Finding Value

What are your top five values? Do you know them off the top of your head? I sure didn’t when my psychologist first asked me those questions over a year ago.

“Values are not about what you want to get out of life—they are about how you strive to behave on an ongoing basis,” she explained.

She gave me this work sheet to help me get an understanding of my values. From this list of 60 values, she asked me to mark each value as “very,” “quite,” or “not so important,” and then to go through all the “verys” to select my top five values. I decided to highlight each value with a corresponding colour, and to not put too much pressure on myself to choose the “right” ones. I used it as an exercise to go against my innate desire to control my outcome, and hand-selected the values that spoke to me at a guttural level. After that, I was meant to write those five values out, to remind myself that this is what I want to stand for as a human being.

My top five values

In no particular order, my top five values are:

Authenticity: to be authentic, genuine, real; to be true to myself

Assertiveness: to respectfully stand up for my rights and request what I want

Creativity: to be creative or innovative

Independence: to be self-supportive, and choose my own way of doing things

Equality: to treat others as equal to myself, and vice-versa

Now, you might not relate to any of these values. And that’s ok because they’re mine, not yours. My psychologist reminded me that there are hundreds of different values, and that “right values” or “wrong values” do not exist. It’s like people’s music taste—I personally don’t like country, but that doesn’t mean that I’m wrong for liking hip hop. All it means is that we have different tastes. Just like we probably have different values.

What I learned from my values

My values are my everything. When I’m feeling lost, I can guarantee you it’s because I’m getting caught up in the everchanging speed of life and one or more of my values has exited the forefront of my intentions, interactions, and overall actions. This realization came to me pretty recently. The beginning of this year brought a lot of change into my life, and I was finding it hard to stay grounded. I don’t know why it took me so long, but I concluded that my values were being neglected. I used to read every day, write poetry and prose, play guitar—all of that had stopped. At night, or after I was done my responsibilities, I had defaulted to mind-numbingly scrolling through YouTube as a sort of revenge bedtime procrastination. I didn’t have—or make—any time in my day for my values, so I ended up valuing things that didn’t resonate with me. I’m now intentionally making my values a priority. I know it’s not the last time I will slip up, but maybe it will take me less time to notice in the future.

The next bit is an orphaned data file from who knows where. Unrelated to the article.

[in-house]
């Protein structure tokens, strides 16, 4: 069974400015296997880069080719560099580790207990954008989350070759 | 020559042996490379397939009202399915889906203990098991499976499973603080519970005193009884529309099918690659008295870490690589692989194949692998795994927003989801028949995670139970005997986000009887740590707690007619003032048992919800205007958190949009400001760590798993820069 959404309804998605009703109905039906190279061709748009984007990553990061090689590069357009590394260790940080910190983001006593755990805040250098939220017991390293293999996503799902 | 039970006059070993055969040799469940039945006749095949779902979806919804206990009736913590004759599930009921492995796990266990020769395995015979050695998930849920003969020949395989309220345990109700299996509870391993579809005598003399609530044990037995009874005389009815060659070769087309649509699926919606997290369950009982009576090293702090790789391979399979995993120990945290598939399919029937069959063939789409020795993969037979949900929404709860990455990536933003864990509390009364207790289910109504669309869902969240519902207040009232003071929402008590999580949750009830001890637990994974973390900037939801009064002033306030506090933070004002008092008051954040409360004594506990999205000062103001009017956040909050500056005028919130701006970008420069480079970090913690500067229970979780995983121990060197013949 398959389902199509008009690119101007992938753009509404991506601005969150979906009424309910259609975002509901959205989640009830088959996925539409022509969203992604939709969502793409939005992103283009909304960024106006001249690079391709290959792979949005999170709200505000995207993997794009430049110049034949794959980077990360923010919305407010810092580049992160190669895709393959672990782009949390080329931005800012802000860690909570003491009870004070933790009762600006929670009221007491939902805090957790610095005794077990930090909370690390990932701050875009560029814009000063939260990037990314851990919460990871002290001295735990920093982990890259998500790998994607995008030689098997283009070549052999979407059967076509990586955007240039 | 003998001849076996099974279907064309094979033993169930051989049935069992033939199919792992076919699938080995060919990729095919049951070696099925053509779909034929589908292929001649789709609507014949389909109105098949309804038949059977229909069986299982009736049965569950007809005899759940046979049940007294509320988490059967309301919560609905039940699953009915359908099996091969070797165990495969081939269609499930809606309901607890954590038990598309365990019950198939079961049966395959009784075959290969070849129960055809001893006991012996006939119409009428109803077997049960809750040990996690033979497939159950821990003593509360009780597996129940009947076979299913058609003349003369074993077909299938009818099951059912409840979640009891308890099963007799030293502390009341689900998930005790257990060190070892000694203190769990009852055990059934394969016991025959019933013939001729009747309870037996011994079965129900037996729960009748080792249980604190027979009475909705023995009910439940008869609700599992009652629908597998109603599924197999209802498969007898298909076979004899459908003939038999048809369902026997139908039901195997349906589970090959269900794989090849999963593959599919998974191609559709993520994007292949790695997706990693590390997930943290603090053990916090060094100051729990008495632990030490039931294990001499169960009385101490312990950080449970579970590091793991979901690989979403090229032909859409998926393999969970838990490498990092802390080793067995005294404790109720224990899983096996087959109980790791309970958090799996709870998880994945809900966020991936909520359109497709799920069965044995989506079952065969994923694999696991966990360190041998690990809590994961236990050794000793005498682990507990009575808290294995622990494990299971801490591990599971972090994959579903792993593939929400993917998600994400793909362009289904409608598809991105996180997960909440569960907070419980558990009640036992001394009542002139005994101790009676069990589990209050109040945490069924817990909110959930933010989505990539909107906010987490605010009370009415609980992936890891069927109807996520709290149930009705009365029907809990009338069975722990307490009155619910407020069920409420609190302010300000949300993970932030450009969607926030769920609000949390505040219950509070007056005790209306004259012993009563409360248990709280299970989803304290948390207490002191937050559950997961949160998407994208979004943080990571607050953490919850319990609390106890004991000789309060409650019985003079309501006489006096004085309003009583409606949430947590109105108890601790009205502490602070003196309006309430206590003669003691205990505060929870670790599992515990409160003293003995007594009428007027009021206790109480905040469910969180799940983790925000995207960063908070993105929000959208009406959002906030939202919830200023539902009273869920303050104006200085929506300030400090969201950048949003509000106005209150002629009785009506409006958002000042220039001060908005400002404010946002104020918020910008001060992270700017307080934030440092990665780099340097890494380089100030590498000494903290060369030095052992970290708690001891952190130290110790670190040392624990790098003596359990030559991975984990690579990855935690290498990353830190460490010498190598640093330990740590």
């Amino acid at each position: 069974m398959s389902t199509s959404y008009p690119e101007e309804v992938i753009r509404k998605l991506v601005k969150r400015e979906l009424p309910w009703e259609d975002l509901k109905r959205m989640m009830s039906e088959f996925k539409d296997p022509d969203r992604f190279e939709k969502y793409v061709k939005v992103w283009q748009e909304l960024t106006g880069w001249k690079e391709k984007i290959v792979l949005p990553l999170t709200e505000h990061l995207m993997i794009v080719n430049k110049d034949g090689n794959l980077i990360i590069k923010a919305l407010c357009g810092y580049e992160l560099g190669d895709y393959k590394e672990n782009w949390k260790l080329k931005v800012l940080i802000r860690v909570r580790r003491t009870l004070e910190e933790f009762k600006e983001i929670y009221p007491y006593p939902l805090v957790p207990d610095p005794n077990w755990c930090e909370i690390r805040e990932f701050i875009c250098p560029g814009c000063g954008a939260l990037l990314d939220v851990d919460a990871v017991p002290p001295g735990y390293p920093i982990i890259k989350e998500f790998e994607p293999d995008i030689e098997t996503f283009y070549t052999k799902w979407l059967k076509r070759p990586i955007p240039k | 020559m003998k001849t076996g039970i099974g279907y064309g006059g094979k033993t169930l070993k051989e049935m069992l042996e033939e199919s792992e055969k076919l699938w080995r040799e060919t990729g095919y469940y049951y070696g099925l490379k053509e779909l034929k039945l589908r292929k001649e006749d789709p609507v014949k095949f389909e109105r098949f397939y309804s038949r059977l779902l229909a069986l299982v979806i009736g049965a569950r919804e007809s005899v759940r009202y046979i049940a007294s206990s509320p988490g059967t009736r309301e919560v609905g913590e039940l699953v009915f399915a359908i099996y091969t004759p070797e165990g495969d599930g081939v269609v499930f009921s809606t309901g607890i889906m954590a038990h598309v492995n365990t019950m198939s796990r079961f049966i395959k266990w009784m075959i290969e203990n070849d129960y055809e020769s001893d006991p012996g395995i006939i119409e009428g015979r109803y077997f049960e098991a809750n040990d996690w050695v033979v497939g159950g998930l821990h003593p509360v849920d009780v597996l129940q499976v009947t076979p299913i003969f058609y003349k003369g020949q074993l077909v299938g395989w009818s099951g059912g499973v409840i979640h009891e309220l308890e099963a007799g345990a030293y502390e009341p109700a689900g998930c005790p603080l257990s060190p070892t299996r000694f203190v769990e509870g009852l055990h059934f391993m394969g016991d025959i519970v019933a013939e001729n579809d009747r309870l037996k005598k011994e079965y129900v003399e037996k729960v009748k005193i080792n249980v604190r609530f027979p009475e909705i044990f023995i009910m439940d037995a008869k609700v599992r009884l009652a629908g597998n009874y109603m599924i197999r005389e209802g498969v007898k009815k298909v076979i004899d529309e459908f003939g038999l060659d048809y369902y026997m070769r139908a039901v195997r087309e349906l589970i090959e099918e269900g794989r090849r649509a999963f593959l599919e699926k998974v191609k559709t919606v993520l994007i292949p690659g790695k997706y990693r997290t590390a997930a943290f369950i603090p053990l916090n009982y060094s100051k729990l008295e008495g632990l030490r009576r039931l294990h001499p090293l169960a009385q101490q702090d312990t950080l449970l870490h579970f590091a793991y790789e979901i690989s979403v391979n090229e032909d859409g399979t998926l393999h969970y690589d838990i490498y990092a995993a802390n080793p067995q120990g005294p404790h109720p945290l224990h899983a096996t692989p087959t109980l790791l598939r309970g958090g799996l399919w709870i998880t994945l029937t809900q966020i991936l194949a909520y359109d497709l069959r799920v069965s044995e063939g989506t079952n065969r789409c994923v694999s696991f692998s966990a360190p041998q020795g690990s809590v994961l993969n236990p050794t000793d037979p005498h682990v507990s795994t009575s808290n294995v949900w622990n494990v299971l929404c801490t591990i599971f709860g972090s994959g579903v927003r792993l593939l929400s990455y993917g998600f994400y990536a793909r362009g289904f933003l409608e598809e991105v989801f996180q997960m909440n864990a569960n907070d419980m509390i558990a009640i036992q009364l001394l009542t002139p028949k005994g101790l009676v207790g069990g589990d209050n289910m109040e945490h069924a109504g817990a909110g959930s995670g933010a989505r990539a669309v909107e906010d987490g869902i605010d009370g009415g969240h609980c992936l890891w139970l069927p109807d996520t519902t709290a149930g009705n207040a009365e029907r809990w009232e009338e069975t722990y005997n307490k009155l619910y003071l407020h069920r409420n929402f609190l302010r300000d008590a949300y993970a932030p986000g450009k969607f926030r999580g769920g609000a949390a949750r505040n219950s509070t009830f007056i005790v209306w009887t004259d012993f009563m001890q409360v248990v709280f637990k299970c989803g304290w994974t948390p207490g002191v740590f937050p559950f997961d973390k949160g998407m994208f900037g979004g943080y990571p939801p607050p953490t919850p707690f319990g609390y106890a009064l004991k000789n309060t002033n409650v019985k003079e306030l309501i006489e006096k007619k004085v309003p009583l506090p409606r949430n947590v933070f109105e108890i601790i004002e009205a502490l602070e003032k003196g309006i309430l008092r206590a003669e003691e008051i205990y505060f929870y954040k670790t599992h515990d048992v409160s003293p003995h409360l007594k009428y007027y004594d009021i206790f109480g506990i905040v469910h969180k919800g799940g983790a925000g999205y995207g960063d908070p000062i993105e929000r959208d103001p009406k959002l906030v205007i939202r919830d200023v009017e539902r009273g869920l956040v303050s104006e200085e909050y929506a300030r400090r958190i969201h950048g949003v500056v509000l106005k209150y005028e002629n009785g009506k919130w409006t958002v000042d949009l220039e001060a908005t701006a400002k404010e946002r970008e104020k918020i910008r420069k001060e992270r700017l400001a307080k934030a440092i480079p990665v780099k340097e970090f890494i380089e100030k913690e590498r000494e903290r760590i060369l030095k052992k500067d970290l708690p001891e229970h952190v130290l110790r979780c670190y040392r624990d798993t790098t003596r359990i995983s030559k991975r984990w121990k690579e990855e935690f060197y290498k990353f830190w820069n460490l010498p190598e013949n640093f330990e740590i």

I remember when I first learned my values, and how ground-breaking it felt. I had already known what I stood for but I never put it down in writing. I’m a visual learner, so this worksheet helped me immensely. I was so stoked that I even asked some of my friends to try out the exercise and share their top five values with me. Not to mention, it’s pretty rewarding to tell someone your values—or how you want to behave—and have them respond with validation. When I would tell those around me my top five, they would agree. “That makes complete sense,” they’d say. I was seeing myself, and I was being seen. Is there any better feeling?

To this day, I carry this worksheet with me in a special place to remind myself to come back home to myself—to my values.

Try it for yourself. Are your values what you had thought they were?

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  • Danielle Boucher

    Danielle is a freelance writer and editor based out of Ottawa. She is currently studying Publishing at Ryerson University and navigating her lifelong relationship with her mental health one day at a time.

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